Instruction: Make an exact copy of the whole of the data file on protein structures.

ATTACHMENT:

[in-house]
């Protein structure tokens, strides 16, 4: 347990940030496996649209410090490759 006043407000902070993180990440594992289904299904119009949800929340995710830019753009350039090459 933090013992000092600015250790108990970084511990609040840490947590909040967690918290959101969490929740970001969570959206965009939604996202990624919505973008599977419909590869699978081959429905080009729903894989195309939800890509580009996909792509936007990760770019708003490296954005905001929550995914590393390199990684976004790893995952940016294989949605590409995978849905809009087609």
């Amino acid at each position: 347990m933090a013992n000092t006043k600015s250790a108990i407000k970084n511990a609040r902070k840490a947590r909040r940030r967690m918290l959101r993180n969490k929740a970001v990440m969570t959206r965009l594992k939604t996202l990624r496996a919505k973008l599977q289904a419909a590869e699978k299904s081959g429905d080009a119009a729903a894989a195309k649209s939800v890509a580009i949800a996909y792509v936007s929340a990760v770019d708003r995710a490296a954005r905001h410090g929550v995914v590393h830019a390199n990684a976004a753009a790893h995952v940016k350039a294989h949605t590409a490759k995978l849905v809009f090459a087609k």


[in-house]
């Protein structure tokens, strides 16, 4: 347990940030496996649209410090490759 006043407000902070993180990440594992289904299904119009949800929340995710830019753009350039090459 933090013992000092600015250790108990970084511990609040840490947590909040967690918290959101969490929740970001969570959206965009939604996202990624919505973008599977419909590869699978081959429905080009729903894989195309939800890509580009996909792509936007990760770019708003490296954005905001929550995914590393390199990684976004790893995952940016294989949605590409995978849905809009087609």
């Amino acid at each position: 347990m933090a013992n000092t006043k600015s250790a108990i407000k970084n511990a609040r902070k840490a947590r909040r940030r967690m918290l959101r993180n969490k929740a970001v990440m969570t959206r965009l594992k939604t996202l990624r496996a919505k973008l599977q289904a419909a590869e699978k299904s081959g429905d080009a119009a729903a894989a195309k649209s939800v890509a580009i949800a996909y792509v936007s929340a990760v770019d708003r995710a490296a954005r905001h410090g929550v995914v590393h830019a390199n990684a976004a753009a790893h995952v940016k350039a294989h949605t590409a490759k995978l849905v809009f090459a087609k």